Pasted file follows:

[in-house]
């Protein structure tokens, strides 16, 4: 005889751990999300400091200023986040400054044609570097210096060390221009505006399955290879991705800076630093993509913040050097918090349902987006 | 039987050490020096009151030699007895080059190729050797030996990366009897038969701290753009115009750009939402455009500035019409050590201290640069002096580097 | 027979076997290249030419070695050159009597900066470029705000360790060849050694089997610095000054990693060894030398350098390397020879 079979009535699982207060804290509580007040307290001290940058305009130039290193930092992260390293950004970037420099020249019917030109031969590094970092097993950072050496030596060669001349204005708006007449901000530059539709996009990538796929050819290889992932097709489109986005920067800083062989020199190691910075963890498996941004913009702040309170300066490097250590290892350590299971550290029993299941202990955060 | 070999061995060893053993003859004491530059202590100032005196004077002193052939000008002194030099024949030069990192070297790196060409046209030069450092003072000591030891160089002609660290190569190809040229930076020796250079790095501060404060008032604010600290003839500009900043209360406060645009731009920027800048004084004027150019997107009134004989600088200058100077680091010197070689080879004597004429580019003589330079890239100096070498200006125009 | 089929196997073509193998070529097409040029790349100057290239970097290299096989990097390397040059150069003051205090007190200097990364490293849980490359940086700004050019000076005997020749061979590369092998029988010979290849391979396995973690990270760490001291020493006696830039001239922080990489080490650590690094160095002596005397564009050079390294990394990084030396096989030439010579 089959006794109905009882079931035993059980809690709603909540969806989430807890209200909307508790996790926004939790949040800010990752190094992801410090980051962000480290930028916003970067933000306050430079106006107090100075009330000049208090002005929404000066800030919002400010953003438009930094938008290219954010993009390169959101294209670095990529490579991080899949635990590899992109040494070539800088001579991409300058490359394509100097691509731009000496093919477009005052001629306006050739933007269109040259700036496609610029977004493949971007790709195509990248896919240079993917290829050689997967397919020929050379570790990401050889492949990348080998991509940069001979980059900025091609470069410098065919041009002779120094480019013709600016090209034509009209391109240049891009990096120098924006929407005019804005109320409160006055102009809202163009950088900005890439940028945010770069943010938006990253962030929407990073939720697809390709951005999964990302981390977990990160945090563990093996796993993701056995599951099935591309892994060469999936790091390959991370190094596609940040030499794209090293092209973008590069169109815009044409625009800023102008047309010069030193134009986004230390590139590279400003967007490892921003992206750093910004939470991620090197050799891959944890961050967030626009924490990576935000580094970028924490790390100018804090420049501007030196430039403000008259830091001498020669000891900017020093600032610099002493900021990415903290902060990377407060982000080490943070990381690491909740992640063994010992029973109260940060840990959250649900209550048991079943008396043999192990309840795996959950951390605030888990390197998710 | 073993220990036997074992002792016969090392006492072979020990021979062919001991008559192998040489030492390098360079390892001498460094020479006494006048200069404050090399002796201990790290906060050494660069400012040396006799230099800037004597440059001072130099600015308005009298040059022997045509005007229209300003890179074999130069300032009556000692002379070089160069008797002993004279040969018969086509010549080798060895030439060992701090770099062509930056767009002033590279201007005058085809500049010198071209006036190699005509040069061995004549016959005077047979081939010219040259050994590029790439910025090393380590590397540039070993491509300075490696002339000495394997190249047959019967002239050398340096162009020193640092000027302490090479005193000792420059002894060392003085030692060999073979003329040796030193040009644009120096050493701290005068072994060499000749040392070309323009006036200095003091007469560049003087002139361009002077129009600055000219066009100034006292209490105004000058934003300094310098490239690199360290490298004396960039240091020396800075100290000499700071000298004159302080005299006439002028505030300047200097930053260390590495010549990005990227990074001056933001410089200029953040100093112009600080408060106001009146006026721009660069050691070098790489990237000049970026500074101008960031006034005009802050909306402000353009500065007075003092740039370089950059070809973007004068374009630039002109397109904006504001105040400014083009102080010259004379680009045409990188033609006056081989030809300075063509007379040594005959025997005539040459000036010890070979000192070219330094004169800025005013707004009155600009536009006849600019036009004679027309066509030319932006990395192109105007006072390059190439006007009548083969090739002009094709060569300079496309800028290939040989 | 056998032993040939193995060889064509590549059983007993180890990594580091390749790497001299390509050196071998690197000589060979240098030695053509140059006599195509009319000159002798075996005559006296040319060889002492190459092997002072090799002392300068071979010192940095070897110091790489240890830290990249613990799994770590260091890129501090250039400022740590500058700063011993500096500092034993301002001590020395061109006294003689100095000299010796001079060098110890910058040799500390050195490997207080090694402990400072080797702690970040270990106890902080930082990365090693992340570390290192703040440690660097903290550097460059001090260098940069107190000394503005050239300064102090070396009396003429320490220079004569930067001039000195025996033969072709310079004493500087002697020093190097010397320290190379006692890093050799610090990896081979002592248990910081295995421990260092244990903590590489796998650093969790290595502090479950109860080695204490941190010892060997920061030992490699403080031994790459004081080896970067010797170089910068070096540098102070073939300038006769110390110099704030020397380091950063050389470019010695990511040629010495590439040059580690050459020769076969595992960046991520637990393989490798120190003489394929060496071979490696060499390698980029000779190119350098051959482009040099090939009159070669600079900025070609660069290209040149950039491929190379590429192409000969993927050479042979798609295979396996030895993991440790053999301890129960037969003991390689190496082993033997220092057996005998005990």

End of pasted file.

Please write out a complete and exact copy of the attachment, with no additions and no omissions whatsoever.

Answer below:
[in-house]
């Protein structure tokens, strides 16, 4: 005889751990999300400091200023986040400054044609570097210096060390221009505006399955290879991705800076630093993509913040050097918090349902987006 | 039987050490020096009151030699007895080059190729050797030996990366009897038969701290753009115009750009939402455009500035019409050590201290640069002096580097 | 027979076997290249030419070695050159009597900066470029705000360790060849050694089997610095000054990693060894030398350098390397020879 079979009535699982207060804290509580007040307290001290940058305009130039290193930092992260390293950004970037420099020249019917030109031969590094970092097993950072050496030596060669001349204005708006007449901000530059539709996009990538796929050819290889992932097709489109986005920067800083062989020199190691910075963890498996941004913009702040309170300066490097250590290892350590299971550290029993299941202990955060 | 070999061995060893053993003859004491530059202590100032005196004077002193052939000008002194030099024949030069990192070297790196060409046209030069450092003072000591030891160089002609660290190569190809040229930076020796250079790095501060404060008032604010600290003839500009900043209360406060645009731009920027800048004084004027150019997107009134004989600088200058100077680091010197070689080879004597004429580019003589330079890239100096070498200006125009 | 089929196997073509193998070529097409040029790349100057290239970097290299096989990097390397040059150069003051205090007190200097990364490293849980490359940086700004050019000076005997020749061979590369092998029988010979290849391979396995973690990270760490001291020493006696830039001239922080990489080490650590690094160095002596005397564009050079390294990394990084030396096989030439010579 089959006794109905009882079931035993059980809690709603909540969806989430807890209200909307508790996790926004939790949040800010990752190094992801410090980051962000480290930028916003970067933000306050430079106006107090100075009330000049208090002005929404000066800030919002400010953003438009930094938008290219954010993009390169959101294209670095990529490579991080899949635990590899992109040494070539800088001579991409300058490359394509100097691509731009000496093919477009005052001629306006050739933007269109040259700036496609610029977004493949971007790709195509990248896919240079993917290829050689997967397919020929050379570790990401050889492949990348080998991509940069001979980059900025091609470069410098065919041009002779120094480019013709600016090209034509009209391109240049891009990096120098924006929407005019804005109320409160006055102009809202163009950088900005890439940028945010770069943010938006990253962030929407990073939720697809390709951005999964990302981390977990990160945090563990093996796993993701056995599951099935591309892994060469999936790091390959991370190094596609940040030499794209090293092209973008590069169109815009044409625009800023102008047309010069030193134009986004230390590139590279400003967007490892921003992206750093910004939470991620090197050799891959944890961050967030626009924490990576935000580094970028924490790390100018804090420049501007030196430039403000008259830091001498020669000891900017020093600032610099002493900021990415903290902060990377407060982000080490943070990381690491909740992640063994010992029973109260940060840990959250649900209550048991079943008396043999192990309840795996959950951390605030888990390197998710 | 073993220990036997074992002792016969090392006492072979020990021979062919001991008559192998040489030492390098360079390892001498460094020479006494006048200069404050090399002796201990790290906060050494660069400012040396006799230099800037004597440059001072130099600015308005009298040059022997045509005007229209300003890179074999130069300032009556000692002379070089160069008797002993004279040969018969086509010549080798060895030439060992701090770099062509930056767009002033590279201007005058085809500049010198071209006036190699005509040069061995004549016959005077047979081939010219040259050994590029790439910025090393380590590397540039070993491509300075490696002339000495394997190249047959019967002239050398340096162009020193640092000027302490090479005193000792420059002894060392003085030692060999073979003329040796030193040009644009120096050493701290005068072994060499000749040392070309323009006036200095003091007469560049003087002139361009002077129009600055000219066009100034006292209490105004000058934003300094310098490239690199360290490298004396960039240091020396800075100290000499700071000298004159302080005299006439002028505030300047200097930053260390590495010549990005990227990074001056933001410089200029953040100093112009600080408060106001009146006026721009660069050691070098790489990237000049970026500074101008960031006034005009802050909306402000353009500065007075003092740039370089950059070809973007004068374009630039002109397109904006504001105040400014083009102080010259004379680009045409990188033609006056081989030809300075063509007379040594005959025997005539040459000036010890070979000192070219330094004169800025005013707004009155600009536009006849600019036009004679027309066509030319932006990395192109105007006072390059190439006007009548083969090739002009094709060569300079496309800028290939040989 | 056998032993040939193995060889064509590549059983007993180890990594580091390749790497001299390509050196071998690197000589060979240098030695053509140059006599195509009319000159002798075996005559006296040319060889002492190459092997002072090799002392300068071979010192940095070897110091790489240890830290990249613990799994770590260091890129501090250039400022740590500058700063011993500096500092034993301002001590020395061109006294003689100095000299010796001079060098110890910058040799500390050195490997207080090694402990400072080797702690970040270990106890902080930082990365090693992340570390290192703040440690660097903290550097460059001090260098940069107190000394503005050239300064102090070396009396003429320490220079004569930067001039000195025996033969072709310079004493500087002697020093190097010397320290190379006692890093050799610090990896081979002592248990910081295995421990260092244990903590590489796998650093969790290595502090479950109860080695204490941190010892060997920061030992490699403080031994790459004081080896970067010797170089910068070096540098102070073939300038006769110390110099704030020397380091950063050389470019010695990511040629010495590439040059580690050459020769076969595992960046991520637990393989490798120190003489394929060496071979490696060499390698980029000779190119350098051959482009040099090939009159070669600079900025070609660069290209040149950039491929190379590429192409000969993927050479042979798609295979396996030895993991440790053999301890129960037969003991390689190496082993033997220092057996005998005990």